Part One: Cheers to a New Collaboration
February 23, 2016 | by Erika Gustafson, Fashion Studies student
This semester the Fashion Studies Costume Design class (KCFS 320) is enthusiastic and excited for the wonderful opportunity to be collaborating with Opera Grand Rapids, an organization founded in 1967 that is the only professional opera company in West Michigan. Our class, taught by Adjunct Professor Stephanie Wood, will be designing costumes for each character in the operetta, “The Student Prince,” which will be presented June 9, 10 and 12 at St. Cecelia Music Center.
“The Student Prince” is an iconic operetta written in the 1920’s and set in a fictitious 19th century Bavarian country. Opera Grand Rapids, however, will be giving the production a modern twist, playing off of the story’s connection to our city. “The Student Prince” is a beer infused, lighthearted love story, making it a perfect operetta for Grand Rapids (aka Beer City, USA).
Step one was learning more about the production before starting to brainstorm ideas for costumes
So what is an operetta? An operetta is typically shorter than an opera and features a modern theme that is comical and less serious in nature than those found in operas, which are usually tragic. Operettas have characteristics of both a musical and an opera, and thus could be considered as the beginning of the modern musical as we know it today.
Operettas also incorporate spoken dialogue in between musical segments, whereas operas are performed entirely in song. It takes a seasoned and skilled performer to sing in an operetta or opera. No microphones are used in these performances, so the singers must train their voices to be loud enough to project across the entire audience.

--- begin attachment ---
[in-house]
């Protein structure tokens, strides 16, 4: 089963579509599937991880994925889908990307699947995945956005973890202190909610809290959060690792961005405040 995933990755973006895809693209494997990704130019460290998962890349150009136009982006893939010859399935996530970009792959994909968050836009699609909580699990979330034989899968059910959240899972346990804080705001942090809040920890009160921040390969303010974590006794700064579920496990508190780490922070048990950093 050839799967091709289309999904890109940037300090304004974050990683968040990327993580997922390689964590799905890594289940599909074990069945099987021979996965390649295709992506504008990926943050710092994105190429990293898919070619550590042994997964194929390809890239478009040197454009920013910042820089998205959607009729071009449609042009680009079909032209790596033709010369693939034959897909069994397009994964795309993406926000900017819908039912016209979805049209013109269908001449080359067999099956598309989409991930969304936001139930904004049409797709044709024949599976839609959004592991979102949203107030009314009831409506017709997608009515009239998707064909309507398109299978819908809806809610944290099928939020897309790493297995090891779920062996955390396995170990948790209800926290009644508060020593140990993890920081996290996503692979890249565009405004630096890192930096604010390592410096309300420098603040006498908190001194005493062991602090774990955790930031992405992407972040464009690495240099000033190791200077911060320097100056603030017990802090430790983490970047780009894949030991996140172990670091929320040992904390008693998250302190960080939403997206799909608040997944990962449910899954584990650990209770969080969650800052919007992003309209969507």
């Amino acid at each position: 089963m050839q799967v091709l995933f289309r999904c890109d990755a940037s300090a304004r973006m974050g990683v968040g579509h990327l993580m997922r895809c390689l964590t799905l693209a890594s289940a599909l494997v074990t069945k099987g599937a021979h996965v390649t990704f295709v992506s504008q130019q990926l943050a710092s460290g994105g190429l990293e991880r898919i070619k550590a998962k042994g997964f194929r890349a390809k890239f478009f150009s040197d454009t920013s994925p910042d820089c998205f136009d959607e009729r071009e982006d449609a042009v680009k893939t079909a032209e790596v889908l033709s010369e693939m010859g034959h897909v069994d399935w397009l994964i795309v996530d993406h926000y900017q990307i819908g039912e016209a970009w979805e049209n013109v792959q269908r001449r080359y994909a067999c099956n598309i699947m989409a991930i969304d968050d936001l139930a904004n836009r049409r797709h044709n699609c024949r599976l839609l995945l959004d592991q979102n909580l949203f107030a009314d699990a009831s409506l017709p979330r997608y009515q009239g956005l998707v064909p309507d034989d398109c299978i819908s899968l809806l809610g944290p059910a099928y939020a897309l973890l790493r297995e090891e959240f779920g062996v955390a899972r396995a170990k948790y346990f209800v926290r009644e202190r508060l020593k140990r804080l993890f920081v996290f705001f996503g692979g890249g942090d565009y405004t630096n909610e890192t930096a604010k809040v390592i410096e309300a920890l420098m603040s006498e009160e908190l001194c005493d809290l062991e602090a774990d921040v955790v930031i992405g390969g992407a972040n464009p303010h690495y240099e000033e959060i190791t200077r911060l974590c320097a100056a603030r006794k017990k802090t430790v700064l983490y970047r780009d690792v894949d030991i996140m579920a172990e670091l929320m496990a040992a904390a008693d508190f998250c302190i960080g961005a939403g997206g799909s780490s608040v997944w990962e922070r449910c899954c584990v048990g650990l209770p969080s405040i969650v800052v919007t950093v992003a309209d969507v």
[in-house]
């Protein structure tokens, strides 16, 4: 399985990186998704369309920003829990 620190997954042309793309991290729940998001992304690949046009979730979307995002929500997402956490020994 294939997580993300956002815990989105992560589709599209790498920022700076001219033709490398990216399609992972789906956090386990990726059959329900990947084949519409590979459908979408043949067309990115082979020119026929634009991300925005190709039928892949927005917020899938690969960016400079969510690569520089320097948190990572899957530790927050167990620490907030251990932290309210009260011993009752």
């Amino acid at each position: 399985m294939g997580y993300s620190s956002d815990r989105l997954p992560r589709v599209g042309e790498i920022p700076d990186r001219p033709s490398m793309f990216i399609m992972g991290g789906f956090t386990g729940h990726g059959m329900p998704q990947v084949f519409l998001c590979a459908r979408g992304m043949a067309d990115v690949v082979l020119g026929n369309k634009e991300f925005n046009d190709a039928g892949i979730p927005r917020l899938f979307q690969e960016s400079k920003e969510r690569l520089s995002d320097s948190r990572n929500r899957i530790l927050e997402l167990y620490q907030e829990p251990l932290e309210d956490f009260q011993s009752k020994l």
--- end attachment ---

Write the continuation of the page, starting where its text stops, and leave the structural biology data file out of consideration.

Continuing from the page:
We learned about the different characters in “The Student Prince” together
Our costume design experience officially began on February 8, when Juliana Kartsimas, the production manager of Opera Grand Rapids, joined our class to discuss the show’s costume plot, brainstorm ideas, and answer any questions we had about the process. As a class we will be working in teams of two to design costumes for specific characters in “The Student Prince”. Our class will have the opportunity to not only design some of the costumes, but to create them as well.
Juliana Kartsimas leads a classroom discussion
We have to keep certain things in mind throughout the process, from each character’s background to the setting of the story to the quick costume changes that will be required backstage. But most importantly, it’s our responsibility to make sure the costumes reflect a contemporary Bavarian-inspired style that will complement the modern beirgarten setting that the Opera Grand Rapids artistic team will be creating.
Our class will continue to share updates on this exciting project and partnership - stay tuned!